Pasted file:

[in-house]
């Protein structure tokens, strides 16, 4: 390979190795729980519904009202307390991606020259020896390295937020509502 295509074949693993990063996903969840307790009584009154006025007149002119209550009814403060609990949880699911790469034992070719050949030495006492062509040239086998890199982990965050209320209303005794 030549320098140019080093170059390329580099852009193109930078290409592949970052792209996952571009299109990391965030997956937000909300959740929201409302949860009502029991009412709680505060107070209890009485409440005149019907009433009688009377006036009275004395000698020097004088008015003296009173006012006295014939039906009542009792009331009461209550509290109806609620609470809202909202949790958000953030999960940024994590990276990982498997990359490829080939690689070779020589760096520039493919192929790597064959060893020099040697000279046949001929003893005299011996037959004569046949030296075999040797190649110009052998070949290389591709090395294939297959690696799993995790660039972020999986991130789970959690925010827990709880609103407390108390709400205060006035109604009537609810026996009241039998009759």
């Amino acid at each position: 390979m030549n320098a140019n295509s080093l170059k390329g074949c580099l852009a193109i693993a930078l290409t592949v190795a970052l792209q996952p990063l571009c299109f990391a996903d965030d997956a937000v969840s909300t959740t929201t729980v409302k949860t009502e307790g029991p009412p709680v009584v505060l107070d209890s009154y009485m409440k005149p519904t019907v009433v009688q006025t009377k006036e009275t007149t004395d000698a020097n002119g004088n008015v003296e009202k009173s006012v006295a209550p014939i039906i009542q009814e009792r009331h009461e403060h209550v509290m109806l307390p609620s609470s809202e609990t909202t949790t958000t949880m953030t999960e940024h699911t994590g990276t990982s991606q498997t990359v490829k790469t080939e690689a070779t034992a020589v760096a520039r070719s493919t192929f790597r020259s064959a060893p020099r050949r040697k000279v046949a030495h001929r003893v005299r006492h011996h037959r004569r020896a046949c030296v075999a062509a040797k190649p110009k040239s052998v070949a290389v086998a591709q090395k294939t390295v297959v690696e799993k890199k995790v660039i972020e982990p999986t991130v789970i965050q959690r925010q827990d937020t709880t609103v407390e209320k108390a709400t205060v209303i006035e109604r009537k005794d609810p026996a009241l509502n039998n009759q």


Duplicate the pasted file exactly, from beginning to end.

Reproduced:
[in-house]
């Protein structure tokens, strides 16, 4: 390979190795729980519904009202307390991606020259020896390295937020509502 295509074949693993990063996903969840307790009584009154006025007149002119209550009814403060609990949880699911790469034992070719050949030495006492062509040239086998890199982990965050209320209303005794 030549320098140019080093170059390329580099852009193109930078290409592949970052792209996952571009299109990391965030997956937000909300959740929201409302949860009502029991009412709680505060107070209890009485409440005149019907009433009688009377006036009275004395000698020097004088008015003296009173006012006295014939039906009542009792009331009461209550509290109806609620609470809202909202949790958000953030999960940024994590990276990982498997990359490829080939690689070779020589760096520039493919192929790597064959060893020099040697000279046949001929003893005299011996037959004569046949030296075999040797190649110009052998070949290389591709090395294939297959690696799993995790660039972020999986991130789970959690925010827990709880609103407390108390709400205060006035109604009537609810026996009241039998009759």
């Amino acid at each position: 390979m030549n320098a140019n295509s080093l170059k390329g074949c580099l852009a193109i693993a930078l290409t592949v190795a970052l792209q996952p990063l571009c299109f990391a996903d965030d997956a937000v969840s909300t959740t929201t729980v409302k949860t009502e307790g029991p009412p709680v009584v505060l107070d209890s009154y009485m409440k005149p519904t019907v009433v009688q006025t009377k006036e009275t007149t004395d000698a020097n002119g004088n008015v003296e009202k009173s006012v006295a209550p014939i039906i009542q009814e009792r009331h009461e403060h209550v509290m109806l307390p609620s609470s809202e609990t909202t949790t958000t949880m953030t999960e940024h699911t994590g990276t990982s991606q498997t990359v490829k790469t080939e690689a070779t034992a020589v760096a520039r070719s493919t192929f790597r020259s064959a060893p020099r050949r040697k000279v046949a030495h001929r003893v005299r006492h011996h037959r004569r020896a046949c030296v075999a062509a040797k190649p110009k040239s052998v070949a290389v086998a591709q090395k294939t390295v297959v690696e799993k890199k995790v660039i972020e982990p999986t991130v789970i965050q959690r925010q827990d937020t709880t609103v407390e209320k108390a709400t205060v209303i006035e109604r009537k005794d609810p026996a009241l509502n039998n009759q």